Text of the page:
Medium of Choice
- Sonia Gandhi attacks BJP ideology, says Country is at crossroads
- Rahul mocks Modi, says his Gujarat development model is a toffee model
- Under fire over Baru's revelation, Congress retorts by calling 'Vajpayee the weakest PM India ever had'
- Narendra Modi, party not separate, no infighting: BJP on Joshi's remarks
- Priyanka Gandhi denies report on fighting polls against Modi
Actor Raj Zutshi marks his reentry on the show Madhubala with a cake in his hand and a menacing smile on his face, singing Nayak nahin khalnayak hoon main. Zutshi's character Balraj Chowdhary is that of a baddie — one who has no qualms about killing his daughter and he makes no effort to play down this fact. It is, in fact, this very aspect of the character that attracted the seasoned actor to return to television after a long hiatus. "I was skeptical of doing fiction on television but Balraj Chowdhary is so mad and larger-than-life that I was taken in by him within four minutes of narration," he says.
Little over a decade ago, television's greatest strength was its writing and powerhouse performances. But when shows adopted the daily format, television witnessed a dip in strong performers and a surge in the number of newcomers who played key roles. However, Surekha Sikri with Colors' Balika Vadhu, changed that a few years ago, triggering a trend.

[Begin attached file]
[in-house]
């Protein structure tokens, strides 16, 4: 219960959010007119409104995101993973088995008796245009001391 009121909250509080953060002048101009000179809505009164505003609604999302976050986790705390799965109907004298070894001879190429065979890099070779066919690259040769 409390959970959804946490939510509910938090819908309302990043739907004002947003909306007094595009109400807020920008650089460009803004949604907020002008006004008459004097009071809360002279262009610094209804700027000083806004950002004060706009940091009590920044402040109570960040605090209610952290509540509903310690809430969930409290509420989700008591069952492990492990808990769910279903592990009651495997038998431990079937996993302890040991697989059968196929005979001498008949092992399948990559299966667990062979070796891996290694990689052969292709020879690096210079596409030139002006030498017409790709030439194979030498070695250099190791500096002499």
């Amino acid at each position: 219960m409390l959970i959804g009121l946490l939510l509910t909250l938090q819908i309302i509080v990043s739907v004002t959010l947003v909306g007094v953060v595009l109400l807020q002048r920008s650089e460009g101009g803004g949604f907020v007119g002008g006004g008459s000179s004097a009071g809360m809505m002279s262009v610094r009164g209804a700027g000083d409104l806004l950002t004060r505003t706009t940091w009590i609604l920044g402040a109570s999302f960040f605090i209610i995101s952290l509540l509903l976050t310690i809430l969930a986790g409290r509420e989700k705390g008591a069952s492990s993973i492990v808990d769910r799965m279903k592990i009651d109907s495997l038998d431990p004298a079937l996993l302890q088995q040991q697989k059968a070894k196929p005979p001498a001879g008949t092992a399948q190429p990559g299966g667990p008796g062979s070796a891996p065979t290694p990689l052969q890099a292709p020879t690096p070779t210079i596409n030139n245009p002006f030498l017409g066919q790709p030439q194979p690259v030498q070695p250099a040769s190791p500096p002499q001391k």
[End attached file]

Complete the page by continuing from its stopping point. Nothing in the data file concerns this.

Today, Zutshi is among several other seasoned actors who feature in television shows. Among others are Raza Murad, who is Zutshi's co-actor in Madhubala. Marathi film and television actress Mrinal Kulkarni is one of the key characters in Khamoshiyan on Star Plus. Mangal Kenkre, who essayed the role of Vidya Balan's loving landlady Ratnamma in The Dirty Picture, plays the protagonist in Kaali — Ek Punar Avatar. Popular film actress of the '70s, Vidya Sinha is the matriarch on Zee's Qubool Hai.
Sukesh Motwani, fiction head at Zee, believes that the trend can be attributed to evolving content on television. "The content had become too pulpy, but underlining social themes, strong characterisation and better writing is changing that. So if Vidya Sinha agreed to return on screen, it was because the show Qubool Hai's depiction of a modern Muslim family is close to reality," he explains.